Ruby, my six-year-old, reminded me of something today.
“Daddy”, she said, “You promised we could see if my legs are long enough.”
And of course I had. The rule has always been, when you can get both your feet securely on the rear pegs, you can ride on the back of my motorcycle.
This happened a lot earlier for her big sister; I had a different bike then, a Kawasaki Vulcan, which is a big harley-looking cruiser. The rear pegs were a lot higher. For Ruby, it’s been a long wait.
Today, we got around to it; I put her on the back of my big green Triumph and sure enough, both feet on the pegs.
Her sister’s helmet is almost too small for her already; big heads, these kids have, to house enormous brains. But the helmet fit.
“Ok Ruby, let’s go”, I said.
She put on her boots, and a sweat shirt, and I got into some jeans. I started the bike up, and loaded my little girl on the back, and off we went.
When you’re carrying a passenger on the back of your bike, you can tell how they’re feeling, it’s all communicated silently with touch. You know if they’re tense, if they’re happy, if they’re scared. When I’ve taken kids out on the back, I can feel all the fear and elation and joy, all the excitement.
They cling tight at first, too tight, so tight it’s hard to ride. But after a bit, when they start to understand they’re not going to fall off, they relax.
Ruby and I rode about a quarter mile, past gramma’s house, and I pulled over; asked her, shouted so she could hear me through two helmets, how she was feeling.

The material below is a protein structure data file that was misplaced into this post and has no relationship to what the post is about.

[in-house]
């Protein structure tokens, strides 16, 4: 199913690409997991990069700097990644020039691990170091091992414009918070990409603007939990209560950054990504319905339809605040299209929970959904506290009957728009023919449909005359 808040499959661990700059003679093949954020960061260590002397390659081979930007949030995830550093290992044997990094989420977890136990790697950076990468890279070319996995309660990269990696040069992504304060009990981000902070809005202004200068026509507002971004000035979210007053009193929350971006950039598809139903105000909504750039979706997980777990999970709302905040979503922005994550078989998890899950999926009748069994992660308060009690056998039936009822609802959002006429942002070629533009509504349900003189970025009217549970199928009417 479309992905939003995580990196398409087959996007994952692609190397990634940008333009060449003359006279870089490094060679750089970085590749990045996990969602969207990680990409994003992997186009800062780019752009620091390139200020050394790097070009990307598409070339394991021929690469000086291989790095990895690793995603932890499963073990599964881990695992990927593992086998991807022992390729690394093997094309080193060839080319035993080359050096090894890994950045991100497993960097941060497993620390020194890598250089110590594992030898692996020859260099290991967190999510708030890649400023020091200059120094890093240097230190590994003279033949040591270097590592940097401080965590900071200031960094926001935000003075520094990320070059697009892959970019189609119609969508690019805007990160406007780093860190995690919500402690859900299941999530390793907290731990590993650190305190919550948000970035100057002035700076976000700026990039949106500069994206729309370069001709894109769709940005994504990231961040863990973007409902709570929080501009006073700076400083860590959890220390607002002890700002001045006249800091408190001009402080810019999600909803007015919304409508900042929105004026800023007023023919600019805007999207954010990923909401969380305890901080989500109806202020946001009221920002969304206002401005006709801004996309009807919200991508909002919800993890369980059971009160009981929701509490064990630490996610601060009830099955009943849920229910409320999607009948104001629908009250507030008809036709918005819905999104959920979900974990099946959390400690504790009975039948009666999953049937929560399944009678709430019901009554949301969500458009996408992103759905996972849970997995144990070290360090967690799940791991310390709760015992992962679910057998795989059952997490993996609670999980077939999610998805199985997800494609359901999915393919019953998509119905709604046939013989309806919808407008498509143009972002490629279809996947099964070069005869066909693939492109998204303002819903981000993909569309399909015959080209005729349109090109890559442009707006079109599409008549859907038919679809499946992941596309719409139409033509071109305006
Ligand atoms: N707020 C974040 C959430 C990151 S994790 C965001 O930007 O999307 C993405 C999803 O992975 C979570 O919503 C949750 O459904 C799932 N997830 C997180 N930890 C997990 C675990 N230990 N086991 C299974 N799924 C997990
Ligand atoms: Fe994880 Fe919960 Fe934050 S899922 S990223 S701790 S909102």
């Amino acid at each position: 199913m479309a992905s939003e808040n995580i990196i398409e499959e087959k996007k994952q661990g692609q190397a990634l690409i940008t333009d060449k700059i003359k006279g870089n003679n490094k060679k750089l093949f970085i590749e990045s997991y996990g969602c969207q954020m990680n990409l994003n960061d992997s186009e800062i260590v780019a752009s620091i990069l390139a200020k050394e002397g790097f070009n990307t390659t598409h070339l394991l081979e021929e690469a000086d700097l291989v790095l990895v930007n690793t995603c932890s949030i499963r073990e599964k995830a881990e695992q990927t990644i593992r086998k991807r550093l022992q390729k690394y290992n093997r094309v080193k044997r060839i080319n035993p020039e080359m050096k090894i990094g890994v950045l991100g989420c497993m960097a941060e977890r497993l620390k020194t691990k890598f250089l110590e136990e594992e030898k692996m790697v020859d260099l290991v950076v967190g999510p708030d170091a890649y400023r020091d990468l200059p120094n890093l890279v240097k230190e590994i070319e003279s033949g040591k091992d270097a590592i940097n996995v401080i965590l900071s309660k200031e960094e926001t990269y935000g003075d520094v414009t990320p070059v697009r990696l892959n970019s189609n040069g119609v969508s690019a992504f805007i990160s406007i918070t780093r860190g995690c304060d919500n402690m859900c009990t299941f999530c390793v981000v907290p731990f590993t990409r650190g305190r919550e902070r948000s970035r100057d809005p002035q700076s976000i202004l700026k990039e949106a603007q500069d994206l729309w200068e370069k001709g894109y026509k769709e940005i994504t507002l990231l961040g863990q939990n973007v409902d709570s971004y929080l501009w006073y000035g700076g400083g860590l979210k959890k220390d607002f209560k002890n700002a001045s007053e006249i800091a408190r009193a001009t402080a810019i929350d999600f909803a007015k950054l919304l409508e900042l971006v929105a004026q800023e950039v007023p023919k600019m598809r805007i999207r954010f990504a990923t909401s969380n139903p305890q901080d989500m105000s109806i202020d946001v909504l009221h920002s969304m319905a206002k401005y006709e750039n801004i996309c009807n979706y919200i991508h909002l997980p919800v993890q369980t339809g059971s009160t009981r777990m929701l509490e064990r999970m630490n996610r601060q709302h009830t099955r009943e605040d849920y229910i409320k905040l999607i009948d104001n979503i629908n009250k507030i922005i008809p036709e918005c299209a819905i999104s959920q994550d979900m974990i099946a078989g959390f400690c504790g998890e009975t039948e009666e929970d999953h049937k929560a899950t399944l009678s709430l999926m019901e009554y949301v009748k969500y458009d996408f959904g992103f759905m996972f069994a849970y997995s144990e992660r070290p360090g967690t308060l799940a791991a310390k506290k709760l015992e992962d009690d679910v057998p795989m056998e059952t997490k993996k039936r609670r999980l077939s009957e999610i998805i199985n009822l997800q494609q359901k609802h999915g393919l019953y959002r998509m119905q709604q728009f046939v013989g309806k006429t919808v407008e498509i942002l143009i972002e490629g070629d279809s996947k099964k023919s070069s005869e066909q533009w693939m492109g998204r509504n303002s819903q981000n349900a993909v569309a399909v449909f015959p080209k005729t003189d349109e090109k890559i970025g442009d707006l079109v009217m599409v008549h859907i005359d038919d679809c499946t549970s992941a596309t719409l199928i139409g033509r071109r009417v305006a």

“Are you scared?” I asked.
“But is it fun?”
“Do you want to keep going?
“Yeah! Go faster!”
I love this little girl. She already understands she can be scared and having a good time, both at the same time.
We rode around residential streets for a bit; my town has a lot of curving, meandering streets, smalls hills and weird little areas. We rode a couple miles at what felt like a snail’s pace (though fast enough to get me a ticket, I’m sure, if the cops had been out). Finally I pulled over and asked her if she was still ok, and she was. I showed her she could hang on to my belt instead of a bear-hug, and we went off on bigger and better roads.
I taught her the motorcycle wave; hands down low, a peace sign or a couple fingers. Ultimate cool-guy waves, no flailing, and she waved to other bikes passing.
We rode into town, and motored slowly up our main drag. She waved to passing bikers and pointed out each bike she saw. It was hard to turn around at the end of town, before I got up into the twisties, but I wasn’t going to take that road with a six-year-old riding on the back.
We doubled back, waved to a beautiful red Norton on the way out of town, and then I opened the throttle and showed Ruby how a big 1200cc bike can move when you let it.
I don’t think I got it over 75; the speed limit on this road is 40. And I pulled it down as soon as we topped the hill. But I could feel Ruby’s thrill as we went from zero to very fast and back down in a few heartbeats.
We were home a few minutes later, and I helped Ruby off the back to make sure she didn’t burn herself on the hot pipes; I helped her off with her helmet. Her face was red and flushed, and she was wearing a maniac grin.
Hours later, at dinner, Ruby could still not stop talking about the ride. She wants to go again, she wants a longer ride. She wants a leather jacket like daddy has. She pointed out every bike we saw all afternoon.
She’s a biker girl already. I was going to say biker chick, but that’s not what this girl is; she’s going to want her own bike, and she’s going to be able to ride it. That’s how Ruby is. Ruby isn’t afraid, Ruby knows what she wants and how to get it. This is the one I trust with a chef’s knife, and the one who knows which knife is the chef’s knife. She’s a girly-girl, yes. But she’s also a budding gothlet, who wants skulls and flames on things.
Days like this, you remember why having kids seemed like a good idea.